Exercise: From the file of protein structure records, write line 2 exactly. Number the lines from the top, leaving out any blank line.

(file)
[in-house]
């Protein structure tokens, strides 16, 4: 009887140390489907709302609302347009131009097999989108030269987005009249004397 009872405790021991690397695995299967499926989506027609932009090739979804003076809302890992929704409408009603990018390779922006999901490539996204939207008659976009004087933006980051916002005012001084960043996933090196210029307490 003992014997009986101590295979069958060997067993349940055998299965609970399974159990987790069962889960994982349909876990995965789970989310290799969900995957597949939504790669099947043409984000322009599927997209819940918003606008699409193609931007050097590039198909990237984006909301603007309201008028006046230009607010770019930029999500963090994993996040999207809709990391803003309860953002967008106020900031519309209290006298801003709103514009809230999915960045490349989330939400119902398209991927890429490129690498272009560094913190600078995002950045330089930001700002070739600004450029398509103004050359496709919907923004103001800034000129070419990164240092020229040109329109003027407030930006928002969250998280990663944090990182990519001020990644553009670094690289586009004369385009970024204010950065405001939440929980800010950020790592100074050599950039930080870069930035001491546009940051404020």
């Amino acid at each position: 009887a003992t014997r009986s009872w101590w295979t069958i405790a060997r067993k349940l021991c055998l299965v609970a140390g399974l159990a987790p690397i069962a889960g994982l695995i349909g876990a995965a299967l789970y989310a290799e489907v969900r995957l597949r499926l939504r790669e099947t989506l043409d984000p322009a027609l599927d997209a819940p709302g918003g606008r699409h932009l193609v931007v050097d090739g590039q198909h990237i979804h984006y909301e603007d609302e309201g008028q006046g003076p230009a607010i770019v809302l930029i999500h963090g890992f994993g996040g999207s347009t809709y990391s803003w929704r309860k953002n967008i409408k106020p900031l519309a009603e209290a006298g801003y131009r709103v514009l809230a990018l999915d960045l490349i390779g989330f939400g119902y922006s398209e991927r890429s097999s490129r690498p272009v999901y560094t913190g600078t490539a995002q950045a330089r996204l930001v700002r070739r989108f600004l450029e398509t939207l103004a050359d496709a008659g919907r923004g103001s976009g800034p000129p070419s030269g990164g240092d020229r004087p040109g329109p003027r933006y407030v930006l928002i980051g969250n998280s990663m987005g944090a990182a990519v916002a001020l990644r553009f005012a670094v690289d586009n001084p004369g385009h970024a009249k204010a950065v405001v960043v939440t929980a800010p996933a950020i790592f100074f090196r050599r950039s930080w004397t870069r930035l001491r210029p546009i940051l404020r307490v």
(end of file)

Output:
């Protein structure tokens, strides 16, 4: 009887140390489907709302609302347009131009097999989108030269987005009249004397 009872405790021991690397695995299967499926989506027609932009090739979804003076809302890992929704409408009603990018390779922006999901490539996204939207008659976009004087933006980051916002005012001084960043996933090196210029307490 003992014997009986101590295979069958060997067993349940055998299965609970399974159990987790069962889960994982349909876990995965789970989310290799969900995957597949939504790669099947043409984000322009599927997209819940918003606008699409193609931007050097590039198909990237984006909301603007309201008028006046230009607010770019930029999500963090994993996040999207809709990391803003309860953002967008106020900031519309209290006298801003709103514009809230999915960045490349989330939400119902398209991927890429490129690498272009560094913190600078995002950045330089930001700002070739600004450029398509103004050359496709919907923004103001800034000129070419990164240092020229040109329109003027407030930006928002969250998280990663944090990182990519001020990644553009670094690289586009004369385009970024204010950065405001939440929980800010950020790592100074050599950039930080870069930035001491546009940051404020």